Courfeyrac hats! Now that the (canonically based) fanon trope about Courfeyrac being very hat-centric is established, I'm going to go after hats at every opportunity. Particularly as I adore them so much myself, and have my own silk collapisble opera hats and uncountable Victorian through to 30s hats myself. I understand Courfeyrac...I really, really do!

You're probably familiar with the Burke and Hare case, Ravariel, and how it was rumoured that some of Dr Robert Knox's recognised one of their victims, Mary Patterson, on the dissecting table because she was a prostitute whose services they'd used.
"The principles of freedom, of humanity, and of justice, will finally triumph over falsehood, tyranny and delusion, and every principle inimical to the interests of the human race" - Edward Despard, 1803

http://coloneldespard.deviantart.com/

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Ravariel
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Re: New Tumblr: Enjolraic

Postby Ravariel » Sat Mar 26, 2011 6:51 am

Nope, not familiar with it, actually. If the thought won't leave me alone I may end up looking into it a little :?

I adore hats. I don't really own any, but I adore them.
"I learned not to fear infinity,
The far field, the windy cliffs of forever,
The dying of time in the white light of tomorrow."
--Theodore Roethke

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Col.Despard
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Re: New Tumblr: Enjolraic

Postby Col.Despard » Sat Mar 26, 2011 7:22 am

I forget that not everyone is as gruesomely morbid as I am! I cut my teeth on historical cases like Burke and Hare, Mary Ann Cotton, Jack the Ripper, Dr Crippen...I still dive into them occasionally. The classics! I have no interest in contemporary true crime, but I'm fascinated by historical criminal cases...I love puzzles and social history.
"The principles of freedom, of humanity, and of justice, will finally triumph over falsehood, tyranny and delusion, and every principle inimical to the interests of the human race" - Edward Despard, 1803

http://coloneldespard.deviantart.com/

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MmeBahorel
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Re: New Tumblr: Enjolraic

Postby MmeBahorel » Sat Mar 26, 2011 3:00 pm

You don't have the grave stealing in France because the legislation gives the medical school first crack at all bodies from the hospitals who have no family or whose family cannot afford burial. This includes the insane asylums and old-folks hospices. This creates a ready, constant (though not consistent) supply of working class men, women, and children. Bodies not wanted for dissection, or that died of infectious disease, get the paupers' burial. (What I don't know is how dissected remains are disposed of - do you send them to the bone man?)

Paris had an excellent, very easy supply of bodies compared to London (and probably the Scottish schools). Your dissecting fee pretty much worked out to two bodies each month of the dissecting season, shared between about 5 people, and all that for only about 20 francs. Sometimes you could get that down to four; sometimes there were shortages and you either increased the size of the groups or some people had to go without.

This is all from the Med school article of awesome: Medical Students in England and France, 1815-1858, A Comparative Study, by Florent Pallault. (PDF, and yes, in English.) I have downloaded this for quick and easy access because it is brilliant on issues like this.
What kind of literature and what kind of life is the same question. - Tom Stoppard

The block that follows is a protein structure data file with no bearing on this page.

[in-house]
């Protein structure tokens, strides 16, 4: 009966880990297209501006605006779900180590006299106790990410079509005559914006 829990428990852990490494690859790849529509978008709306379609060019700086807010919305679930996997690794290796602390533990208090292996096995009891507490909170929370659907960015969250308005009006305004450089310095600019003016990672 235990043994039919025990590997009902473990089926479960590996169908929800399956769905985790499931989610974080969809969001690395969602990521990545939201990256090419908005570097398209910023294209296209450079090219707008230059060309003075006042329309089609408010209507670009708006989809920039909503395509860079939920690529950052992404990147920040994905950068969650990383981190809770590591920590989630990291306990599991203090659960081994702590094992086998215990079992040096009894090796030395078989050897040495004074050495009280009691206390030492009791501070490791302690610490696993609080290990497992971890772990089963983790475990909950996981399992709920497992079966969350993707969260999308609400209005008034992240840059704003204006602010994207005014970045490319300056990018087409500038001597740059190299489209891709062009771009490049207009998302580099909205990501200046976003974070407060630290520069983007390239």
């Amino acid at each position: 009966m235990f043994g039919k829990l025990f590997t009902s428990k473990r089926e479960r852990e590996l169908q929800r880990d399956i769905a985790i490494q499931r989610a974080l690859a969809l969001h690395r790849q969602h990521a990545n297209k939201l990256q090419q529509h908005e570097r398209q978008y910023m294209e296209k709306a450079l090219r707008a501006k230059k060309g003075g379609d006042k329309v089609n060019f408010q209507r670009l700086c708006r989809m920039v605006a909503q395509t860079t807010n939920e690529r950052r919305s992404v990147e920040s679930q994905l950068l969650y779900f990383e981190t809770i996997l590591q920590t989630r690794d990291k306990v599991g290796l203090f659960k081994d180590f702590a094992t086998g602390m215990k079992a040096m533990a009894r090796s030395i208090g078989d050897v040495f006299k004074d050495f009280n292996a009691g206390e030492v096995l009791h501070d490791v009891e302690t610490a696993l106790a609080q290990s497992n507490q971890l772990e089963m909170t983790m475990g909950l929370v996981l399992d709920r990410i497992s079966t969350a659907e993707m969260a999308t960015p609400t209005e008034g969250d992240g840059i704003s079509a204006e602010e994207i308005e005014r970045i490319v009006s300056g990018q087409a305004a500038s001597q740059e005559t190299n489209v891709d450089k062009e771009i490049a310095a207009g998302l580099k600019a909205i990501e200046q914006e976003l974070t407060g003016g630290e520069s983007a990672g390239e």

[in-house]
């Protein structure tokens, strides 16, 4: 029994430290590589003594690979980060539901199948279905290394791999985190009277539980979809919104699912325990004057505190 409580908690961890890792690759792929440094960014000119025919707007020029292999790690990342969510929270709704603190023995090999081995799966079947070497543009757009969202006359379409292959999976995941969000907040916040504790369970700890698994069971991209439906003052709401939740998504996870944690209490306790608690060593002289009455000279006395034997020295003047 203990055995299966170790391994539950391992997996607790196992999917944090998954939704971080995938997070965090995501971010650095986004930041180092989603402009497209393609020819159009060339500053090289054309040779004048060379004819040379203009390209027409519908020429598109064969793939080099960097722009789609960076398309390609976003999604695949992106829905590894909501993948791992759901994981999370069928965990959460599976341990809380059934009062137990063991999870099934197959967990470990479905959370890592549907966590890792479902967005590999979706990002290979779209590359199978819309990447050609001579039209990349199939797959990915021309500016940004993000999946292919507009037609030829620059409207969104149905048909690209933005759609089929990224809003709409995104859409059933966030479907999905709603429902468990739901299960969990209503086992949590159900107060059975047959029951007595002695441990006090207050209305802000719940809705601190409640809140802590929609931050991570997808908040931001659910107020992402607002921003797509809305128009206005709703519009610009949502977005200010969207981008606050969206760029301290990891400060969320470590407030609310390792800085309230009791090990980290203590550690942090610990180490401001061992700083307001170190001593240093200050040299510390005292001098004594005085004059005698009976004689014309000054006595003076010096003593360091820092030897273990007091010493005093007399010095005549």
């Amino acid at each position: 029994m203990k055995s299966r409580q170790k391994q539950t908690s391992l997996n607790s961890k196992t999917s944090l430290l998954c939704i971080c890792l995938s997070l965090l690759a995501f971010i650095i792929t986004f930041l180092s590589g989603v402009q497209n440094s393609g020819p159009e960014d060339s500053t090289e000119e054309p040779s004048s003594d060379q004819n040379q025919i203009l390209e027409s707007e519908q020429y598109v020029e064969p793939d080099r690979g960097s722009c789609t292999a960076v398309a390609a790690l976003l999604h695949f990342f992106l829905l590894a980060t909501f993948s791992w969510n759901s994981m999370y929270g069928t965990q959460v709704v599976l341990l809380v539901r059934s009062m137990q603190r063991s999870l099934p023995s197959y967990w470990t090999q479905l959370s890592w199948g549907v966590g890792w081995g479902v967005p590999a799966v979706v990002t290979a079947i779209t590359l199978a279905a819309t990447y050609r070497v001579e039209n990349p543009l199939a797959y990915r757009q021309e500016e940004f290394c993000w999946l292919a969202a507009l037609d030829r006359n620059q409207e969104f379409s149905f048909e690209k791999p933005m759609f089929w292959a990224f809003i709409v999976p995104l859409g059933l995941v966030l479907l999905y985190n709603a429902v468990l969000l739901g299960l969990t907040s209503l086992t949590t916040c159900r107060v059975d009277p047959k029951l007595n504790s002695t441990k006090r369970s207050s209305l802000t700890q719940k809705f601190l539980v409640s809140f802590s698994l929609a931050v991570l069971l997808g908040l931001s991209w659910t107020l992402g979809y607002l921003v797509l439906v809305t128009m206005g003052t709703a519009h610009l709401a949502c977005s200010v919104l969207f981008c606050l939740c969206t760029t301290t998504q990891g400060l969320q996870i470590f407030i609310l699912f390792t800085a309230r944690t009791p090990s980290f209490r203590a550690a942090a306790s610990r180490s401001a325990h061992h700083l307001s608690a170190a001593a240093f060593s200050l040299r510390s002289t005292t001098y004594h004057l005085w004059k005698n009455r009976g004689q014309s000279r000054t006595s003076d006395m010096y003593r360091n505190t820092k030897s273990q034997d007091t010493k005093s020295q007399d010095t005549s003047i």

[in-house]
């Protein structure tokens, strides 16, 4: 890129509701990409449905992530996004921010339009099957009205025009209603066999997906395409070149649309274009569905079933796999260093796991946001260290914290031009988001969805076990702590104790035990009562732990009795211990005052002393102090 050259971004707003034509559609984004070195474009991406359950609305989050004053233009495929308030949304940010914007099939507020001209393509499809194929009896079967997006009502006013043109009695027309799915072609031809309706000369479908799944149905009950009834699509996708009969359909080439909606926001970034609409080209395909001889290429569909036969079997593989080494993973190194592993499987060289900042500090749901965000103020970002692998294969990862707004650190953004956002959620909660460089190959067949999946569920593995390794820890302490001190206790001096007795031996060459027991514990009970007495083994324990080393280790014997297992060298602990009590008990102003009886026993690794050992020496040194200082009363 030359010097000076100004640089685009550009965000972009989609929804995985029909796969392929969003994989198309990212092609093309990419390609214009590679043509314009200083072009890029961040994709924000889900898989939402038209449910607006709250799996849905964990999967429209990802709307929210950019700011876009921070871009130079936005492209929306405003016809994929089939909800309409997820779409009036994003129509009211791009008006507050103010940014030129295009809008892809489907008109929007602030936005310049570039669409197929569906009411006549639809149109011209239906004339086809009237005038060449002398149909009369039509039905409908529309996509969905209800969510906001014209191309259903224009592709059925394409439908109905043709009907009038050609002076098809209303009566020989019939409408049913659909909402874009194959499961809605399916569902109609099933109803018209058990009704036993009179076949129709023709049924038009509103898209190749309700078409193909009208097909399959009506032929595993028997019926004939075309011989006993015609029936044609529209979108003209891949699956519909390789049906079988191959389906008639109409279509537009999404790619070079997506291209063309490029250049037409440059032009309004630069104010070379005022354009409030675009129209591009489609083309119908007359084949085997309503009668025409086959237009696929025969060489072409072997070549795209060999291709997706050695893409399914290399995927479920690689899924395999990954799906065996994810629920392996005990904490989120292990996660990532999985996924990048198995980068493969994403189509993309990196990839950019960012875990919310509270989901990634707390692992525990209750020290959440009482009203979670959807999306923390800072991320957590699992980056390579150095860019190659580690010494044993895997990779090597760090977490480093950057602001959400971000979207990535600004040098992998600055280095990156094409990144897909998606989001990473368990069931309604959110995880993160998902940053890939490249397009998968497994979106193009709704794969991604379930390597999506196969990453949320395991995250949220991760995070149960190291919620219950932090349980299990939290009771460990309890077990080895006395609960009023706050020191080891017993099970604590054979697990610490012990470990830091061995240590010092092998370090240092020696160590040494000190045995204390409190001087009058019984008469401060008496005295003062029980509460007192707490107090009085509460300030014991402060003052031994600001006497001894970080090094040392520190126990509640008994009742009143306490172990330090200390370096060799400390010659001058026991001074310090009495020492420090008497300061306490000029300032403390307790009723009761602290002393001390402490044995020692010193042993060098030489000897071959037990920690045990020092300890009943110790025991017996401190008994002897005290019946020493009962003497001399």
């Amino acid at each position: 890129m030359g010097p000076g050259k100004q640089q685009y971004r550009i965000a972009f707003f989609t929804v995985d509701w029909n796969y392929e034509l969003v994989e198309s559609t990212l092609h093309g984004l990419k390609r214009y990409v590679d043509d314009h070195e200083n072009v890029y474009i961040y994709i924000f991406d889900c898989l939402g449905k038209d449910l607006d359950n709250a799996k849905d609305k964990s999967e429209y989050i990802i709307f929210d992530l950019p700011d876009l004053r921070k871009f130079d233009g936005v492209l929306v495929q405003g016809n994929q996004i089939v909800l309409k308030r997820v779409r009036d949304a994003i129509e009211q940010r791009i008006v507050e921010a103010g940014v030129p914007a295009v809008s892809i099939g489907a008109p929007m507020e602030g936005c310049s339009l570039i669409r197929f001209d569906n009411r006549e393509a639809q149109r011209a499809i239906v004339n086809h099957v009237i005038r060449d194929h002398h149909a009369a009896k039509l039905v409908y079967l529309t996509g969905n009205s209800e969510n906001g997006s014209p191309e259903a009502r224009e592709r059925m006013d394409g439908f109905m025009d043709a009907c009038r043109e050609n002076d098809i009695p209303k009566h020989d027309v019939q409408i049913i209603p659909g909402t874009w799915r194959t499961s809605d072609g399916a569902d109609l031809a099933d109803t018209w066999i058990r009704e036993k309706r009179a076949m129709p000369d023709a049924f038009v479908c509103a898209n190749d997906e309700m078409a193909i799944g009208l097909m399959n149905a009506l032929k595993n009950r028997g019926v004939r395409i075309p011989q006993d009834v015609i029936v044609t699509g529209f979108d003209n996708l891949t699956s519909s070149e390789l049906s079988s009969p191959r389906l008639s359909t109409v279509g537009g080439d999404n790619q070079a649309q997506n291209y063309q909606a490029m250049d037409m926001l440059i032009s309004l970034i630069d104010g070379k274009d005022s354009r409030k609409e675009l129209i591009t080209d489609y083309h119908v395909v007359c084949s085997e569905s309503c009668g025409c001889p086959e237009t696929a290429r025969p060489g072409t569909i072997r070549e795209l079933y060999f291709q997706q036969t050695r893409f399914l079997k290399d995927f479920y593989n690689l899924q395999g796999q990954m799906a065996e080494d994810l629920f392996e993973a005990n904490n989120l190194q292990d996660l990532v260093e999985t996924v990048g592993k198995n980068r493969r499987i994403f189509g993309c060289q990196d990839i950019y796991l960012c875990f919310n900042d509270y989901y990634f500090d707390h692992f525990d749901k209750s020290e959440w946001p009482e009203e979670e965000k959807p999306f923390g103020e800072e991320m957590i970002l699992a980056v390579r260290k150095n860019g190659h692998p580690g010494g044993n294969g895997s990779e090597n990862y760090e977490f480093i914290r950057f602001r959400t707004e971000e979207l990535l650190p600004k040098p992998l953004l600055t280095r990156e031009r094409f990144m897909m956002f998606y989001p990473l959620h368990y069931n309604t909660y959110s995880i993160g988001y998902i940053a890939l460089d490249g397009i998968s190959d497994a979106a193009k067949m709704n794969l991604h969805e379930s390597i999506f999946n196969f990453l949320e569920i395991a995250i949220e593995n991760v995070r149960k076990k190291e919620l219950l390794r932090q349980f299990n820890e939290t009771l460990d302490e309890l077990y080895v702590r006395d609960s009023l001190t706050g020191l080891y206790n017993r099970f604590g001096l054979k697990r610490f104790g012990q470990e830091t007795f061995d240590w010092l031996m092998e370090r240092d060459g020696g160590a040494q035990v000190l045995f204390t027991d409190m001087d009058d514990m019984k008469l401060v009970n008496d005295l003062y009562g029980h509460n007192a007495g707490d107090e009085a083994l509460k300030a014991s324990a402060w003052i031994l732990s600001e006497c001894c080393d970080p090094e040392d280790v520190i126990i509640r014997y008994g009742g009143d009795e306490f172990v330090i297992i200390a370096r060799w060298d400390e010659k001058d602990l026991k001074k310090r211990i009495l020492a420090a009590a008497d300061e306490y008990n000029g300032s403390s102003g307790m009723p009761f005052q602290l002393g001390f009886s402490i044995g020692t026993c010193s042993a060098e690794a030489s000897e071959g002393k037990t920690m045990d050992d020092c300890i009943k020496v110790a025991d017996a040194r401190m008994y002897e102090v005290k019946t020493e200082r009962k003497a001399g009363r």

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Col.Despard
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Re: New Tumblr: Enjolraic

Postby Col.Despard » Sat Mar 26, 2011 10:32 pm

That's fascinating, MmeBahorel - I wonder when they instituted those legislative changes, and what prompted them? All I'd been able to find on the cursory google I'd done was earlier stuff - references to Resurrection Men in Paris being called Les Corbeaux, and Andreas Vesalius and his fellow students robbing Parisian graveyards way back in the 1530s for dissection subjects. The Burke and Hare case prompted the 1832 Anatomy act reforms which regulated and enabled access to corpses in the UK much like what you're describing in France. Interesting that Quebec didn't pass any similar regulation until 1875, and again it was prompted by scandal.

It's easy to see why such an issue is problematic and we still have variations on it today with the questions over procuring organs and a market in illegal tissue. I was shocked to catch a doco on TV about a case in America where a funeral parlour owner was faking permissions from family members to use tissues from the bodies entrusted to his care for medical use, with terrible consequences. Not only had the tissue frequently been prepared/preserved incorrectly before they extracted it, some of the dead from which they were taking the tissue had died from diseases, and the recipients suffered medical complications...a modern day twist on the Resurrection Men.

As much as I recognise the need to secure a steady supply of cadavers for research (essential to the advancement of medicine), the social justice advocate in me is grieved that some of the most disempowered in society who were used for this purpose. Personally, I don't give a hoot what happens to my body after death - I've already authorsed organ donation. But for these individuals, whether one agrees with their beliefs or not, the idea of being dismembered after death would be complete anathema.
"The principles of freedom, of humanity, and of justice, will finally triumph over falsehood, tyranny and delusion, and every principle inimical to the interests of the human race" - Edward Despard, 1803

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MmeBahorel
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Re: New Tumblr: Enjolraic

Postby MmeBahorel » Sat Mar 26, 2011 11:59 pm

1798. When the post-revolutionary curriculum was created in 1794, the importance of practical anatomy was noted, and the Ecole pratique de dissection was revived. An ordinance of 1798 directed all unclaimed bodies from the hospitals and hospices there. Private anatomical theatres existed until 1813, when the government ordered all of them closed (some of them had obtained corpses through grave robbing, since all the decent corpses were being fed from the hospitals to the Ecole pratique.) Med students in our period used either the dissecting rooms at the hôpital Pitié or the Ecole pratique.
What kind of literature and what kind of life is the same question. - Tom Stoppard

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Col.Despard
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Re: New Tumblr: Enjolraic

Postby Col.Despard » Sun Mar 27, 2011 12:01 am

Brilliant! And indicative of why Paris was seen as being at the forefront of medicine in this period, with practical support like that.
"The principles of freedom, of humanity, and of justice, will finally triumph over falsehood, tyranny and delusion, and every principle inimical to the interests of the human race" - Edward Despard, 1803

http://coloneldespard.deviantart.com/